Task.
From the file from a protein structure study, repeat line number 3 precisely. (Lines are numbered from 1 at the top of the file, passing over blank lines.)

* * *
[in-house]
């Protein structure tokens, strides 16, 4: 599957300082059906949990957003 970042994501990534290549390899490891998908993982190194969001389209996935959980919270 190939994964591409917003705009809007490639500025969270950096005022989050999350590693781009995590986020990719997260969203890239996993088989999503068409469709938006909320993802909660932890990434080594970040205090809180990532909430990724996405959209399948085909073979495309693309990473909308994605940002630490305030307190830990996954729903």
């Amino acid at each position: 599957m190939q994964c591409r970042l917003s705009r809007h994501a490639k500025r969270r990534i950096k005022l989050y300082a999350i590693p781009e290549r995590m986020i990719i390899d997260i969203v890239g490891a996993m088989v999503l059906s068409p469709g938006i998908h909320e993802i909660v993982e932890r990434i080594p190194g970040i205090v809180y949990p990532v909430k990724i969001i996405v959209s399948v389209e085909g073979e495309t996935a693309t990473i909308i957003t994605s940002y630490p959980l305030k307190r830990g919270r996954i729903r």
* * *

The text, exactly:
């Amino acid at each position: 599957m190939q994964c591409r970042l917003s705009r809007h994501a490639k500025r969270r990534i950096k005022l989050y300082a999350i590693p781009e290549r995590m986020i990719i390899d997260i969203v890239g490891a996993m088989v999503l059906s068409p469709g938006i998908h909320e993802i909660v993982e932890r990434i080594p190194g970040i205090v809180y949990p990532v909430k990724i969001i996405v959209s399948v389209e085909g073979e495309t996935a693309t990473i909308i957003t994605s940002y630490p959980l305030k307190r830990g919270r996954i729903r």